Many of us have thought, at one time or another, about attending a clinic. A clinic can rejuvenate you. It can revitalize your interest and re-inspire you to work at being a better horseman or rider or just a better custodian for your equine partner.
If you have never attended a clinic, we can tell you that you will come away with fresh information and new ideas for how to solve old problems. Attending a clinic conducted by a knowledgeable and respected person in your riding discipline can be an eye-opening experience and will be well worth the money spent. And that can be a considerable amount of money, depending on the level of the clinic, the number of days it covers and the popularity of the clinician.
The atmosphere at a clinic is one of learning, but besides the valuable technical information you’ll receive, they are just plain fun. You’ll be exposed to new ideas and new ways of doing things and spend uninterrupted quality time with people who are interested in the same things you are in a non-competitive environment.
While attending a clinic can be an invaluable experience, participating in one with your horse can be awesome.
Picking a clinic
First, and foremost, is choosing the clinic you want to ride in. Find out what trainers/instructors who conduct clinics are scheduled to be in your area or at least within driving distance. Depending on where you live, there might not be many choices, but with the popularity of clinics today, you should be able to find some through local riding clubs, bulletin boards at boarding stables, ads in magazines, and by searching the Internet.
When you find one that interests you, check out the instructor. Even if degrees or certifications aren’t important to you, try to get opinions from others who have taken lessons from that person, or who have attended clinics conducted by him or her. Not everyone who does something well can teach it well.
And a person who does the same style of riding as you do might not always employ methods you might find acceptable. Ask questions of other horse people you know and research the person on the Internet. One caveat about relying too heavily on the Internet: Some people on discussion boards might have personal axes to grind so be sure you visit various websites and get a broad spectrum of opinions.
A good way to find out about the person who is conducting the clinic is to find out if he or she has written a book. If so, get it and read it. Buy it, borrow it from a friend or see if it’s available from your library. That can help you get a handle on the clinician’s concepts and approach.
If the clinician has DVDs or videos out, watch them. You can quickly see if the personality of the teacher and the methods he or she employs suit you. Talk with other horsemen you know and see what they think about that particular clinician. But remember, you can always learn something.
Attend without A horse
Once you’ve decided that a particular clinician might be right for you, check to see if he or she has a clinic scheduled in your area any time soon. If so, sign up to go as an observer. Most clinics invite anyone interested to attend to watch and take notes, referred to as ”auditing.” It usually costs $20-$50 to attend as an auditor, and it is money well spent.
Auditing will give you insight into how the clinic is organized, how the clinician approaches the tasks, how clear the instructions are, and how he or she treats the riders. You will pretty much know in advance what it will be like to ride under that instructor. Even if you don’t return to ride in one of that instructor’s clinics, you will have leaned a lot and have a lot of notes to study when you get home to your own horse.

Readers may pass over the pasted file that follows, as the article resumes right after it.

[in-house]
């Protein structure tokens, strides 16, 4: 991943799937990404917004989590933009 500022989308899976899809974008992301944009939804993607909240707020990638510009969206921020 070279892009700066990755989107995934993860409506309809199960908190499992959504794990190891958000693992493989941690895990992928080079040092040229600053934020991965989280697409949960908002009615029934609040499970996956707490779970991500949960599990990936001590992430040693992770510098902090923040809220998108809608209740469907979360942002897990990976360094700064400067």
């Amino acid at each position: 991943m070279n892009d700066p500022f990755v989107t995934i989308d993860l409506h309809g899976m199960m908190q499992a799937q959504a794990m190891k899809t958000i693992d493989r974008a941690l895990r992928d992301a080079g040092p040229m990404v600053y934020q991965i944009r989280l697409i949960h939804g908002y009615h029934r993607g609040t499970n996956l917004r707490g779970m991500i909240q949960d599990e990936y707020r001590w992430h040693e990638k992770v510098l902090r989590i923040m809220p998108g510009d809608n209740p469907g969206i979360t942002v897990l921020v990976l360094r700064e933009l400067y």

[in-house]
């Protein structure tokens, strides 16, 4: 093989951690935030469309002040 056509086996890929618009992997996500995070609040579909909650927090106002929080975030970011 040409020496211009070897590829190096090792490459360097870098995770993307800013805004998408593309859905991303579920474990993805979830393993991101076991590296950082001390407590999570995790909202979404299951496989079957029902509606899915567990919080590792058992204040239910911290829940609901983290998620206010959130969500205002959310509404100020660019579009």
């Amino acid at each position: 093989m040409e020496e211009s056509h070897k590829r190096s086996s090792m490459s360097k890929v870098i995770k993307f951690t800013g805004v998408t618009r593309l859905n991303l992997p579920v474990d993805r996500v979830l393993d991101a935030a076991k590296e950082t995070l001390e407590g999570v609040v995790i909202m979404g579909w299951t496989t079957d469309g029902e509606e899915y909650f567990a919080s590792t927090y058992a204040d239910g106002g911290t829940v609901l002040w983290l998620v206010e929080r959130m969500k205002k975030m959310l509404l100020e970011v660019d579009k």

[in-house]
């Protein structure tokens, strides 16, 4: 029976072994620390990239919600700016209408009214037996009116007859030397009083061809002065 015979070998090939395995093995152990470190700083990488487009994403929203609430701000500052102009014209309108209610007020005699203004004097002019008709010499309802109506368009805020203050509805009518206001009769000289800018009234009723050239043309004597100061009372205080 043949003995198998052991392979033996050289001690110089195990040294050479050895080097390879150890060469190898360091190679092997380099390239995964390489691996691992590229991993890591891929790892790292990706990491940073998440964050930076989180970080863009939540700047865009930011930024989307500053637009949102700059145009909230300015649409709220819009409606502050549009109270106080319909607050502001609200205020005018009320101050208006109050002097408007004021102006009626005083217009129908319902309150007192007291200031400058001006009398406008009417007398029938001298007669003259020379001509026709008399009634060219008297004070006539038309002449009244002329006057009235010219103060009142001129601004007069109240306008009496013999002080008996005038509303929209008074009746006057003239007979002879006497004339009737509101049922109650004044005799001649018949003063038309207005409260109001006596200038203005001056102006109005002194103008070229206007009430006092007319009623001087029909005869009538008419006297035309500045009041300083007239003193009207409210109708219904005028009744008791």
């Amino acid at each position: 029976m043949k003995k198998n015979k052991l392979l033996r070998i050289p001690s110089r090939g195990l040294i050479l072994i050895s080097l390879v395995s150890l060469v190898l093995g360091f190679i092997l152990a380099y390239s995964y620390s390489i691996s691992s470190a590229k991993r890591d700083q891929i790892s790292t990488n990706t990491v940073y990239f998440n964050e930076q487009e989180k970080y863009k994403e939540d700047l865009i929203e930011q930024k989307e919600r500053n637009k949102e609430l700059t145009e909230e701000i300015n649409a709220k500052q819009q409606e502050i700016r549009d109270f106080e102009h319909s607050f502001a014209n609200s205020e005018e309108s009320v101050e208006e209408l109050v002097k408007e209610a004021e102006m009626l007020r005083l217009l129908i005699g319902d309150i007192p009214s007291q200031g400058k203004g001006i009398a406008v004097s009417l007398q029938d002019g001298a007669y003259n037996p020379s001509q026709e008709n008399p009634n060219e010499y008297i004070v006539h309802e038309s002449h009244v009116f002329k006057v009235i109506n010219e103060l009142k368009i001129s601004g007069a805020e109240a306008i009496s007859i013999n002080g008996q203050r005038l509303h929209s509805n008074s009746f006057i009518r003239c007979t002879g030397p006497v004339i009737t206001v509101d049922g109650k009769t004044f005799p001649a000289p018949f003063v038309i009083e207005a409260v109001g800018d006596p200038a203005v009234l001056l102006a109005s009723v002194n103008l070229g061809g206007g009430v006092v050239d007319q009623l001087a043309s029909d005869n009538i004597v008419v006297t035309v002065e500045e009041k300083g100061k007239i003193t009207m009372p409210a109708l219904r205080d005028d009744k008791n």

Auditing can give you a fairly inexpensive preview of what to expect if you do sign up to ride next time. Going to a clinic with your horse can be fairly expensive.
Besides paying your portion of the clinician’s fee, there are stall fees, the costs of additional feed and bedding and, if the clinic is any distance away, you will have to pay to feed and bed yourself. Motel and restaurant bills and fuel can add substantially to your cost. It can still be well worth the expense, but doing a little advance planning will help you get the most of out of the clinic and the most bang for your buck.
Visit the venue
If you decide to sign up to ride in a clinic, try to visit the arena or show grounds where the clinic is to be held beforehand. Check out the stalls. Will regular stalls be available, or will there be temporary ones constructed out of pipe corral panels'
See how far away the trailer parking area is, where the entrances and exits from the arena are. See how far you will have to lug your gear. There might be a wagon or wheelbarrow people attending the clinic can use to transport their hay and equipment from the trailer to the stall. If not, make a mental note on how you will handle that chore.
Scout out the water hydrants, hoses and the manure disposal area. If you have a trailer with living quarters and plan to stay overnight on the grounds, note where the water and electric hookups are. (See if you can reserve a space in advance.)
Is there a food concession, or will you have to bring along your own food' Is there a place to sit during lunch or breaks or do you need to pack folding chairs' Is the stabling area warm, or will you need to bring a warmer blanket for your horse' Is there a proper sound system' The clinic won’t do you much good if you can’t hear the instructor. Top instructors are usually fitted with cordless microphones and good speakers aimed to reach every corner of the riding area.